One of the most difficult things about moving to a new place is finding friends. When you’ve spent your entire life living within a 30 mile radius, you have a lot of people around you that you’ve built relationships with. Sometimes we forget how much energy it takes to build and maintain relationships. We take our friends for granted.
I’ve only been living in Hawaii for a few months now. And I’ve found two friends. Well really one friend because the other is really my husband’s friend (they did their PhD program together). But I’m working on it. I’ve been pushing myself to do things that I would normally never do; go to random classes in the park, sign up to learn hula, ask a random person who I met at a charity event if she would like to hang out sometime (that’s how I got my one friend)… And it’s working. Slowly my friend stash is increasing. We’re starting to build relationships with some of the people we’ve met through yoga. We see them and they know our names, know that Mike’s mom has been in the hospital. They ask how she’s doing. The beginning stages of friendship.
Someone who I know will continue to become a friend is our yoga instructor Jonathon. He’s just beginning his yoga business but is already an amazing teacher. He’s Native Hawaiian and is embracing his culture along with yoga. The Hawaiian people are very spiritual. They believe in the interconnectedness of people, the Āina (earth) and ke Akua (God). This flows perfectly with yoga. He calls his business “Yoga Love Mana.”
Jonathan holds his class at 10:30 Wednesday mornings in Kapiolani Park near the bandstand, right between the duck ponds. He begins by encouraging his students to pay attention to the sounds around us: the birds chirping and splashing, the waves of Waikiki crashing, the wind blowing… and even the sounds of technology which infiltrate the sounds of nature on a regular basis. He then does a chant in the Hawaiian language. Even though I don’t understand all the words I know that they speak of aloha and the spiritual energy (mana) that all things have within them. It is very grounding.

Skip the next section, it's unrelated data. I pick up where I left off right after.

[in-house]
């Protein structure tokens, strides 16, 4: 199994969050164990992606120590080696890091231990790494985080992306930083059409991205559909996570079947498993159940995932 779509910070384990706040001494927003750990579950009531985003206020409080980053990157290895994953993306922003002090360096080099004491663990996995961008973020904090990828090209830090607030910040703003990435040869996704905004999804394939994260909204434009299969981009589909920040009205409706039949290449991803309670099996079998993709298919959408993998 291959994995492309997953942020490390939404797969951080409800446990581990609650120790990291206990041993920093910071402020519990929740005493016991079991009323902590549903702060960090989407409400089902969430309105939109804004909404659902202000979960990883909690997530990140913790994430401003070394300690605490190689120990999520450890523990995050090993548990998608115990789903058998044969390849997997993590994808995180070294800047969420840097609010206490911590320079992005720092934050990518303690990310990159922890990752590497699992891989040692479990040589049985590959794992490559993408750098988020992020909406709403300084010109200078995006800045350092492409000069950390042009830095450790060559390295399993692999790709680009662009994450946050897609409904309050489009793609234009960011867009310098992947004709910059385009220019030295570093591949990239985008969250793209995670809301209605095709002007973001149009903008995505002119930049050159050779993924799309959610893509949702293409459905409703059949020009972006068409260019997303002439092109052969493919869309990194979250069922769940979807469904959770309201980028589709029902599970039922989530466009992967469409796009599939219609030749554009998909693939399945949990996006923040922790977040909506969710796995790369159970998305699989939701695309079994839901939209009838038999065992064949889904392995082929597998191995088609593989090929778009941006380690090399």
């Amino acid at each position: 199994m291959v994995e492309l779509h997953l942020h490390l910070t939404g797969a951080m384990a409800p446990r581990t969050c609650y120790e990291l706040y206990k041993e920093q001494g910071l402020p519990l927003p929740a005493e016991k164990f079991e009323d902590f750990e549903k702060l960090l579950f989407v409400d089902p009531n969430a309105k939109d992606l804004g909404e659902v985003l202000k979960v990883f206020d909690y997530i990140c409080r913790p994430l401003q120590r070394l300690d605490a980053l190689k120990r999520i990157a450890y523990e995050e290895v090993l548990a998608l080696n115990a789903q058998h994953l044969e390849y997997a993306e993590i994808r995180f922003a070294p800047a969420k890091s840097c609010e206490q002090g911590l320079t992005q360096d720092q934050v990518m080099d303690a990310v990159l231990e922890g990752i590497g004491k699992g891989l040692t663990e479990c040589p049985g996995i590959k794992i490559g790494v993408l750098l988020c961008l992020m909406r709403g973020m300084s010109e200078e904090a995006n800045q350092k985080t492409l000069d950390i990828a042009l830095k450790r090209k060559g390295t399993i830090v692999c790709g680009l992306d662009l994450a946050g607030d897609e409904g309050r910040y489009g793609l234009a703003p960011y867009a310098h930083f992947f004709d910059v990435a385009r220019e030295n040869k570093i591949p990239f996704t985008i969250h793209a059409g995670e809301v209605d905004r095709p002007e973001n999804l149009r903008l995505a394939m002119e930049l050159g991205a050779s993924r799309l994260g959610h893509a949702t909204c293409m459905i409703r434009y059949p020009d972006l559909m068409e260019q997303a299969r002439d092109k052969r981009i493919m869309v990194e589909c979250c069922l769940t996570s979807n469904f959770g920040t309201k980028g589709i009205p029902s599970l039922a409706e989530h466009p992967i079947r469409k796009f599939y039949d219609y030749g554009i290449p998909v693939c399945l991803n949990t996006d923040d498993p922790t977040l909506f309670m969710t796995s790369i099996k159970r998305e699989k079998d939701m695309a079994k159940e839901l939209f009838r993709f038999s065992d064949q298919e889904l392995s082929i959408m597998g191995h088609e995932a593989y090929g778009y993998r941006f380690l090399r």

The Young Living Sacred Frankincence oil that I’ve dropped into the palms of everyone there helps to center us and to focus our mind on growing; stretching our bodies and our minds to become stronger and more in tune with ourselves and with the universe. Jonathan leads us in our practice for about 90 minutes. He challenges us to try new things. To keep trying. To try again. He reminds us to reconnect with the intention that we set at the beginning of the class. My intention is always that myself and my business will be used to serve the people here. Somehow I know that this will be. It gives me peace.
We finish the physical work in shavasana. Jonathan puts a dab of Young Living Lavender oil on our foreheads as we pay attention to rest. The smell begins to awaken our senses. To bring us back to the present. To bring us outside of ourselves and back into the world around us. The class ends as all yoga classes end with Namaste; “The light in me acknowledges the light in you.” If only each person lived their life with this greeting in the forefront of their mind; recognizing that we are all connected: āina, people, animals, God… how different would our world be?
Jonathan is coming to our home for dinner this evening. We will share food and talk story. And we all will have found another friend.